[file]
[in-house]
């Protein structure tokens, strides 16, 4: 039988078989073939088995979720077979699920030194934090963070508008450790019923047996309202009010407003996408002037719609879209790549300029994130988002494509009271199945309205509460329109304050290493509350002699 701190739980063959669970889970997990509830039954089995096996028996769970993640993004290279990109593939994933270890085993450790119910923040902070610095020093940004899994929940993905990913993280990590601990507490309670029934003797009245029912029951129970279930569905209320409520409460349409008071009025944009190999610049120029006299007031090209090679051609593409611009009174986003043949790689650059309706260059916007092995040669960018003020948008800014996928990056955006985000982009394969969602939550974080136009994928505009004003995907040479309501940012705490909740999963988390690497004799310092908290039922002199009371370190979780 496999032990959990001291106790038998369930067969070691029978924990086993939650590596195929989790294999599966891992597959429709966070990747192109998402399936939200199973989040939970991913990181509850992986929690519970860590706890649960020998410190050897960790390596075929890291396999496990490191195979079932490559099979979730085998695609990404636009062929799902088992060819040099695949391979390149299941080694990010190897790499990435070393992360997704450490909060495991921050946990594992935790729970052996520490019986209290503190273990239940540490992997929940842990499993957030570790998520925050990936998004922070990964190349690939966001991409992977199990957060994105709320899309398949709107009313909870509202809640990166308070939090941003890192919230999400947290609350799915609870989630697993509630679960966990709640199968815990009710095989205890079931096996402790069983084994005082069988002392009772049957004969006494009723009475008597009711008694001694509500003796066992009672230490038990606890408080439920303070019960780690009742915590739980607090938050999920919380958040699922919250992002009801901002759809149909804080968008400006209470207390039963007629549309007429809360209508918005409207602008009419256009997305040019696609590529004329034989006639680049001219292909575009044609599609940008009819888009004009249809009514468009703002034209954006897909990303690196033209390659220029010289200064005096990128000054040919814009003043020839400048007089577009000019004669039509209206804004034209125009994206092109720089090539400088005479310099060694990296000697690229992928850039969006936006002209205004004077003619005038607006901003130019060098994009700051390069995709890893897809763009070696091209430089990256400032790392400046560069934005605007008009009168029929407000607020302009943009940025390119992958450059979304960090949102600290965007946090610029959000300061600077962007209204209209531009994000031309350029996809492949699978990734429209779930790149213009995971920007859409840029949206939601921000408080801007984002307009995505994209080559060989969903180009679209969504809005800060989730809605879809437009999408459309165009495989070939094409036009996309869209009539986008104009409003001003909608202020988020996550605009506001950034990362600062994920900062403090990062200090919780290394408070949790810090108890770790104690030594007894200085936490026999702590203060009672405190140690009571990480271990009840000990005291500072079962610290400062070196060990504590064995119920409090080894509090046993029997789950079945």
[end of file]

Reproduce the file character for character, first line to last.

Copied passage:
[in-house]
């Protein structure tokens, strides 16, 4: 039988078989073939088995979720077979699920030194934090963070508008450790019923047996309202009010407003996408002037719609879209790549300029994130988002494509009271199945309205509460329109304050290493509350002699 701190739980063959669970889970997990509830039954089995096996028996769970993640993004290279990109593939994933270890085993450790119910923040902070610095020093940004899994929940993905990913993280990590601990507490309670029934003797009245029912029951129970279930569905209320409520409460349409008071009025944009190999610049120029006299007031090209090679051609593409611009009174986003043949790689650059309706260059916007092995040669960018003020948008800014996928990056955006985000982009394969969602939550974080136009994928505009004003995907040479309501940012705490909740999963988390690497004799310092908290039922002199009371370190979780 496999032990959990001291106790038998369930067969070691029978924990086993939650590596195929989790294999599966891992597959429709966070990747192109998402399936939200199973989040939970991913990181509850992986929690519970860590706890649960020998410190050897960790390596075929890291396999496990490191195979079932490559099979979730085998695609990404636009062929799902088992060819040099695949391979390149299941080694990010190897790499990435070393992360997704450490909060495991921050946990594992935790729970052996520490019986209290503190273990239940540490992997929940842990499993957030570790998520925050990936998004922070990964190349690939966001991409992977199990957060994105709320899309398949709107009313909870509202809640990166308070939090941003890192919230999400947290609350799915609870989630697993509630679960966990709640199968815990009710095989205890079931096996402790069983084994005082069988002392009772049957004969006494009723009475008597009711008694001694509500003796066992009672230490038990606890408080439920303070019960780690009742915590739980607090938050999920919380958040699922919250992002009801901002759809149909804080968008400006209470207390039963007629549309007429809360209508918005409207602008009419256009997305040019696609590529004329034989006639680049001219292909575009044609599609940008009819888009004009249809009514468009703002034209954006897909990303690196033209390659220029010289200064005096990128000054040919814009003043020839400048007089577009000019004669039509209206804004034209125009994206092109720089090539400088005479310099060694990296000697690229992928850039969006936006002209205004004077003619005038607006901003130019060098994009700051390069995709890893897809763009070696091209430089990256400032790392400046560069934005605007008009009168029929407000607020302009943009940025390119992958450059979304960090949102600290965007946090610029959000300061600077962007209204209209531009994000031309350029996809492949699978990734429209779930790149213009995971920007859409840029949206939601921000408080801007984002307009995505994209080559060989969903180009679209969504809005800060989730809605879809437009999408459309165009495989070939094409036009996309869209009539986008104009409003001003909608202020988020996550605009506001950034990362600062994920900062403090990062200090919780290394408070949790810090108890770790104690030594007894200085936490026999702590203060009672405190140690009571990480271990009840000990005291500072079962610290400062070196060990504590064995119920409090080894509090046993029997789950079945």